- Store wine bottles on their side to prevent oxidation: This is especially true for bottles with a wooden cork. If you store your bottles upright, there is more of a chance for air to seep in and cause the wine to spoil. The last thing you want is for your favorite varietal to turn into vinegar.
- Keep your wine away from vibrations: Wine is a delicate and complex mixture that can change due to foot traffic or other items that can cause vibrations. This is why quiet and undisturbed settings are popular for winemakers.
- Avoid light at all costs: There is a reason why avid wine collectors invest in cellars. Direct sunlight causes a double whammy for wine due to light and heat, so it is important to keep your wine as far away from light sources as possible.
- Temperature is important: A hot summer day can wreak havoc on a nice bottle of wine. Although some wine experts battle over the exact temperature for certain varietals and grapes, it's best overall to keep your wine in a storage space set from 50 to 60 degrees Fahrenheit for ideal results.
Many Chicago-area residents may be looking for self storage in Illinois, as the Windy City is experiencing a recent surge in luxury real estate revenue. According to a RE/MAX Luxury Report that was highlighted by RIS Media, the seven counties that make up the Chicagoland area have started to gain steam when it comes to high-priced homes.
Both in the city proper and suburbs of Chicago, total luxury sales during September and October increased to 338 units, which is up from just 222 units in 2012, a stunning 52 percent jump. The median sales price for these homes also rose to $1.3 million, according to the source. Chicago residents don't seem to be wasting any time purchasing these regal homes, either. RIS Media indicated that luxury homes sold 25 percent more quickly than they did a year earlier, which could be a sign that the economy and real estate market in Chicago is beginning to improve.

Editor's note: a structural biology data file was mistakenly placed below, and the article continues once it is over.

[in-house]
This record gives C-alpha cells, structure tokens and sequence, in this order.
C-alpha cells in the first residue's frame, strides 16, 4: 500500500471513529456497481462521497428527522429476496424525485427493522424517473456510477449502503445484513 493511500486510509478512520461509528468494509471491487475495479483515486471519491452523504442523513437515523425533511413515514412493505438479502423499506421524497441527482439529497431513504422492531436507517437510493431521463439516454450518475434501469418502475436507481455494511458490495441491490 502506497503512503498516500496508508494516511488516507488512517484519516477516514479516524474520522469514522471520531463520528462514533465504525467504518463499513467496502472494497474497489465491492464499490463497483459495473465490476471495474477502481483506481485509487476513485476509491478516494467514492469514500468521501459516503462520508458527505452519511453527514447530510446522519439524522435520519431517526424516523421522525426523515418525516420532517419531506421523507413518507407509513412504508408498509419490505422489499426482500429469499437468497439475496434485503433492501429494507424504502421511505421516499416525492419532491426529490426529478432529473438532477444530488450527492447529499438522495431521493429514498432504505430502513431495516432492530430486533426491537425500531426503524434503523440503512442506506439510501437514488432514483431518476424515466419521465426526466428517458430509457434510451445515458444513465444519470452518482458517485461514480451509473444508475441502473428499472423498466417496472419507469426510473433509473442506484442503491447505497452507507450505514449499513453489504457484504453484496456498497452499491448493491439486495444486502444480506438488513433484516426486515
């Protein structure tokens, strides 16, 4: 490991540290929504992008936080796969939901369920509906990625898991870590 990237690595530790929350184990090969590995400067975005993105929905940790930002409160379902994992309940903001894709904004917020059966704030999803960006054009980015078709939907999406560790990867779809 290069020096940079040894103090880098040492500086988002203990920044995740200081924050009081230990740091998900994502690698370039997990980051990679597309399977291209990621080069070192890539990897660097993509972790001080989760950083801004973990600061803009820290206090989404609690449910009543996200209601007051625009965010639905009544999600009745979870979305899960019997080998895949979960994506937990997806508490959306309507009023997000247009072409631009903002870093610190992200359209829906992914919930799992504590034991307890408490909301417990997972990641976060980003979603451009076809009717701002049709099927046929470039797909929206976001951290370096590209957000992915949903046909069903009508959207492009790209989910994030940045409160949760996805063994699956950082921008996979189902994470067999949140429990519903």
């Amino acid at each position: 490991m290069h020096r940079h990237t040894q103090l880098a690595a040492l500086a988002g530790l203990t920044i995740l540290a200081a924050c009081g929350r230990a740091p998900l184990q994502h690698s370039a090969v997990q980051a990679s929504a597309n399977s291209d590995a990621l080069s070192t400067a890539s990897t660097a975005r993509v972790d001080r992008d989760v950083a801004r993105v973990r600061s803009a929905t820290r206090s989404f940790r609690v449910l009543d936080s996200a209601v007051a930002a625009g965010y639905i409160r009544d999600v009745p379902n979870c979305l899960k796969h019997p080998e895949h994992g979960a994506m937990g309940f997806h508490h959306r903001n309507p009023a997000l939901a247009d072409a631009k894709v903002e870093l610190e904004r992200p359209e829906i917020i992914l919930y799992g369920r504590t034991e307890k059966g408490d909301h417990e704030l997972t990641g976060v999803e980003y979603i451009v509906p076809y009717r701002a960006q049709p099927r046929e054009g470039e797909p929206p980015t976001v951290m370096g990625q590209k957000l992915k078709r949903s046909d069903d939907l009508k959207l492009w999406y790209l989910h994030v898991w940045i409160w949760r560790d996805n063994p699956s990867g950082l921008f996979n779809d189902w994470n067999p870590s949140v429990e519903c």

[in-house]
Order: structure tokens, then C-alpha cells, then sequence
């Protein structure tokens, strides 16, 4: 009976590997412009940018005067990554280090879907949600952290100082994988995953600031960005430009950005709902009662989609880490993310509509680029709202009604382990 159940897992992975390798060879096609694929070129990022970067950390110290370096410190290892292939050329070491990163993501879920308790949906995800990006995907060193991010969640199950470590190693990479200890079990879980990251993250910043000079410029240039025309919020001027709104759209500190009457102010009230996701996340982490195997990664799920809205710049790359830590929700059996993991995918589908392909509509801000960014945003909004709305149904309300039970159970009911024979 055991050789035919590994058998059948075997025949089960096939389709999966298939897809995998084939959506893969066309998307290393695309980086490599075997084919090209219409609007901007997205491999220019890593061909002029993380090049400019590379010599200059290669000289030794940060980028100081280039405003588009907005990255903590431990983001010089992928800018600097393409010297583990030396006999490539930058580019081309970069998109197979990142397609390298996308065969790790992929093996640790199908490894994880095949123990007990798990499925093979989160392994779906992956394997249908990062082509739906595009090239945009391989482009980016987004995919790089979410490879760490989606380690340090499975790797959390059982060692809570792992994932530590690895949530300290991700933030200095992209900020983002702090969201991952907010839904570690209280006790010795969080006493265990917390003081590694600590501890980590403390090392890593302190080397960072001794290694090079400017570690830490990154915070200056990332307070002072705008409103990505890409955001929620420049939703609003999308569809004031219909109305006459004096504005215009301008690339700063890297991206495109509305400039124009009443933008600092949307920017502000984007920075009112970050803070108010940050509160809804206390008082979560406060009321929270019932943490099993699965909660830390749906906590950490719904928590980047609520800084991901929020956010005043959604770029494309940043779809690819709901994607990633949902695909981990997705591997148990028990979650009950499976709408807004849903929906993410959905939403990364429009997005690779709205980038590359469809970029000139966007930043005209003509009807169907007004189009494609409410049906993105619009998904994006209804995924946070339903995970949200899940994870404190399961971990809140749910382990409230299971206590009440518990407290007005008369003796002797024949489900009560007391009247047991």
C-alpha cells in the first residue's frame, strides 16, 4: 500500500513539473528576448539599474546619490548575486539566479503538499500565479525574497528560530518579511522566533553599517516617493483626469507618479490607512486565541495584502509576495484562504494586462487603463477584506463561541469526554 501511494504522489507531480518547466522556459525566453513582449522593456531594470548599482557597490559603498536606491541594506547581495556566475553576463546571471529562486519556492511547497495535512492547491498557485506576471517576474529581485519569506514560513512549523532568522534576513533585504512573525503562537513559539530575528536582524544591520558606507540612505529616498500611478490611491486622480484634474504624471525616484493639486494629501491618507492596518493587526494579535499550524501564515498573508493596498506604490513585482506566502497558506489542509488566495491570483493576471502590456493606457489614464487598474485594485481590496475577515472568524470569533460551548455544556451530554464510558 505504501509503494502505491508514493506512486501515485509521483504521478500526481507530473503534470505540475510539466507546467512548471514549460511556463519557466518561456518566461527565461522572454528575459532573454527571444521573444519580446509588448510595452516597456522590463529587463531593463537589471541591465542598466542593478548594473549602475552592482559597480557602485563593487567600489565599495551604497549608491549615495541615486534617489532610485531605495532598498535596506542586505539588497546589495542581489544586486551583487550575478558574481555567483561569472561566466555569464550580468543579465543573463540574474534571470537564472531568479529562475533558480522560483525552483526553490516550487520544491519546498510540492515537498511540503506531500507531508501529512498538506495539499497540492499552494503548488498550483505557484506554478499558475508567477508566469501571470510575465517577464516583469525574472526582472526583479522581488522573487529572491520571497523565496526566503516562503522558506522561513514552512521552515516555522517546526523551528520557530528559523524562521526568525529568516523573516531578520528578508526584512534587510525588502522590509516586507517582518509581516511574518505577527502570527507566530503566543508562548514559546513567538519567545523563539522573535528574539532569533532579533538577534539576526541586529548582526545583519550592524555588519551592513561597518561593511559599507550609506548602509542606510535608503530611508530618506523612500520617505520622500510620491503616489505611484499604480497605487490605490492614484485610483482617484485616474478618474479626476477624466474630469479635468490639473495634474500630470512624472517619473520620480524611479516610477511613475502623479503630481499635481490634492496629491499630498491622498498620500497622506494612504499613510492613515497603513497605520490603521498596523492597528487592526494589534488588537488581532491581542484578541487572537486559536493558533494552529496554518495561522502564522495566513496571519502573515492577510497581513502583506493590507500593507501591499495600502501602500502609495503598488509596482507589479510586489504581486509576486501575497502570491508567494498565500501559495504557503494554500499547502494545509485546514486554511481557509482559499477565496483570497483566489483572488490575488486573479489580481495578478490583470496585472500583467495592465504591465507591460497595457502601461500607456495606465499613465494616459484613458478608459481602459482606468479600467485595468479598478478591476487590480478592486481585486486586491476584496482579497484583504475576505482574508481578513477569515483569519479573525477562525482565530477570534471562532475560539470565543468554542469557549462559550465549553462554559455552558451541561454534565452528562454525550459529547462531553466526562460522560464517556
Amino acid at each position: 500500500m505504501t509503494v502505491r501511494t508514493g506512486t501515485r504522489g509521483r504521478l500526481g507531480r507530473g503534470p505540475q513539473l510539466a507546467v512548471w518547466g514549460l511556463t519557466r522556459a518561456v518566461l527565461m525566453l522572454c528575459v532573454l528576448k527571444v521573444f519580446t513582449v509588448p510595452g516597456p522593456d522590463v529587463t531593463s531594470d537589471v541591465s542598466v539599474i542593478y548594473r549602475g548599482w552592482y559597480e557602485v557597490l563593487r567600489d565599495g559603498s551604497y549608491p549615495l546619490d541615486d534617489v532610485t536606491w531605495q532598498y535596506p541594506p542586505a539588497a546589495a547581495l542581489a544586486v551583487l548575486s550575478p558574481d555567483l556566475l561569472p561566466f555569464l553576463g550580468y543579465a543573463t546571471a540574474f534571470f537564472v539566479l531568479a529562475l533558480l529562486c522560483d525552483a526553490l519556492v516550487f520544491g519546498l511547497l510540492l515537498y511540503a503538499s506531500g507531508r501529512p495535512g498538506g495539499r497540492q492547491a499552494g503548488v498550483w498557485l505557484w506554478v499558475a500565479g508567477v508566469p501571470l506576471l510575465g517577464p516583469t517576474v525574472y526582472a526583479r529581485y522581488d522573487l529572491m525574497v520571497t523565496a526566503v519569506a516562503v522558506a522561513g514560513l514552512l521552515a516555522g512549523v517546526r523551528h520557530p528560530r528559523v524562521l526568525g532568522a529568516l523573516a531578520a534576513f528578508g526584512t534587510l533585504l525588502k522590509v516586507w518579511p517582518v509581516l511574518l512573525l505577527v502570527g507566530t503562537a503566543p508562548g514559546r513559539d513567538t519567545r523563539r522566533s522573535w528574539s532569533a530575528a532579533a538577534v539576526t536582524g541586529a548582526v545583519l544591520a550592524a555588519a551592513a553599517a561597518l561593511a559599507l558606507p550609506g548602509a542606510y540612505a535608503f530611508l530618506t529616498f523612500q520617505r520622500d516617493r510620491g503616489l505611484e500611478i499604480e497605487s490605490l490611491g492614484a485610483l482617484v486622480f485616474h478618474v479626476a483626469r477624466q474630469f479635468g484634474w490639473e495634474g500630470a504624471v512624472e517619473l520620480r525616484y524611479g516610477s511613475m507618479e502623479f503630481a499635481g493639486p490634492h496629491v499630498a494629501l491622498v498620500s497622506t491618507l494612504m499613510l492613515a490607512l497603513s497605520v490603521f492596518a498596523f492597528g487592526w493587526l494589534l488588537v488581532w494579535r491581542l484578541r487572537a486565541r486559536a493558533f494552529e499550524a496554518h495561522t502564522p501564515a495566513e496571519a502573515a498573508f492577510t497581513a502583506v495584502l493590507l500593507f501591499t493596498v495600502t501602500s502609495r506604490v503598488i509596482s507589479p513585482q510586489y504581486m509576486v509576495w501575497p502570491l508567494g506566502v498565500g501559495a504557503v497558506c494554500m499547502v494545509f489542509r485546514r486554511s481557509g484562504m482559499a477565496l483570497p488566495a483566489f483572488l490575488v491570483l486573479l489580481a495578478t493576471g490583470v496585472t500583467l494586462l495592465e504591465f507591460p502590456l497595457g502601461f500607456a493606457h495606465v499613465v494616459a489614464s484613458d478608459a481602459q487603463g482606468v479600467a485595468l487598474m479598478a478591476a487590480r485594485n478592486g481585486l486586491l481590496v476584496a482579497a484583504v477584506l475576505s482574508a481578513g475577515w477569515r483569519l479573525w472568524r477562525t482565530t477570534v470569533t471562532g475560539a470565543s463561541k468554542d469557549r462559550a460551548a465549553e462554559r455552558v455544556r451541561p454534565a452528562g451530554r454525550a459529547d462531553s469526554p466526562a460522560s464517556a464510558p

Some of the most concentrated areas of the city that saw real growth included Logan Square, the Near North Side, Lake View, West Town, North Center and Lincoln Park. In fact, 93 percent of the 87 detached luxury sales in the city occurred in these neighborhoods.
The real estate market in Chicago has seen its ups and downs in the past. In fact, according to Chicago Now, October home sales in general – aside from luxury homes – fell to it's lowest point in 20 months. However, despite the slow growth during that month, sales are still on the rise for many residents in the Second City.
If you are in the Chicago area and looking to resell or scale down on space, there are many self storage options that can suit your moving needs, whether you are in the city or suburbs.
After the packing and moving is completed and your goods are locked away in a self storage unit, you have the task of cleaning your home. While this is probably not the most exciting event during your move, it is necessary nonetheless, especially if you are looking to resell.